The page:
We study the spectroscopic evolution of superluminous supernovae (SLSNe) later than 100 days after maximum light. We present new data for Gaia16apd and SN 2017egm and analyze these with a larger sample comprising 41 spectra of 12 events. The spectra become nebular within 2-4 e-folding times after light-curve peak, with the rate of spectroscopic evolution correlated to the light-curve timescale. Emission lines are identified with well-known transitions of oxygen, calcium, magnesium, sodium, and iron. SLSNe are differentiated from other SNe Ic by a prominent O i λ7774 line and higher ionization states of oxygen. The iron-dominated region around 5000 Å is more similar to broad-lined SNe Ic than to normal SNe Ic. Principal component analysis shows that five "eigenspectra" capture 70% of the variance, while a clustering analysis shows no clear evidence for multiple SLSN subclasses. Line velocities are 5000-8000 km s -1 and show stratification of the ejecta. O i λ7774 likely arises in a dense inner region that also produces calcium emission, while [O i] λ6300 comes from farther out until 300-400 days. The luminosities of O i λ7774 and Ca ii suggest significant clumping, in agreement with previous studies. Ratios of [Ca ii] λ7300/[O i] λ6300 favor progenitors with relatively massive helium cores, likely 6 , though more modeling is required here. SLSNe with broad light curves show the strongest [O i] λ6300, suggesting larger ejecta masses. We show how the inferred velocity, density, and ionization structure point to a central power source.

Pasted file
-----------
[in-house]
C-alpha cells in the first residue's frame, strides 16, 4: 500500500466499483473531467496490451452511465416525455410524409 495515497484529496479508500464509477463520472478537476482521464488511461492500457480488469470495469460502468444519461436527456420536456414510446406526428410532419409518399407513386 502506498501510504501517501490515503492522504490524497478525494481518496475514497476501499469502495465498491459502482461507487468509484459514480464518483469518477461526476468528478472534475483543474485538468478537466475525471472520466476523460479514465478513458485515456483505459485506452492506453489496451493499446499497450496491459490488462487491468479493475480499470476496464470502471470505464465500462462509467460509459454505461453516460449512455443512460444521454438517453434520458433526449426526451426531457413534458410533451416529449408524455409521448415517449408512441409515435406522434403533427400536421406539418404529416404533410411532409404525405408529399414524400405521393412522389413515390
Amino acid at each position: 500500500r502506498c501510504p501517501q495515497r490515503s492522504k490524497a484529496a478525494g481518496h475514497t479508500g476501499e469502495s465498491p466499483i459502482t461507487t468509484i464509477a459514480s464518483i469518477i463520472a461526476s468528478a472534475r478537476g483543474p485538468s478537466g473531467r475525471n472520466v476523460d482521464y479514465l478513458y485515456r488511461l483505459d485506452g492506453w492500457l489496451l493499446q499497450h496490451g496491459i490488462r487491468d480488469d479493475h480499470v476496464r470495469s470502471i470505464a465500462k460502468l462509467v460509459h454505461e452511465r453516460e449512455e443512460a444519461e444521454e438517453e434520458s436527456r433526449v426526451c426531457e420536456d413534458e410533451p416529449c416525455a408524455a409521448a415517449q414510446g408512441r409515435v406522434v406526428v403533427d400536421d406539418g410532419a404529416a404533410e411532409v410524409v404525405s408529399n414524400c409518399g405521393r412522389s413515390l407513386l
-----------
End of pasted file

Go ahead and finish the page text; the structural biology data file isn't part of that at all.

- supernovae: general
- supernovae: individual (SN2017egm, Gaia16apd, PS17aea)
ASJC Scopus subject areas
- Astronomy and Astrophysics
- Space and Planetary Science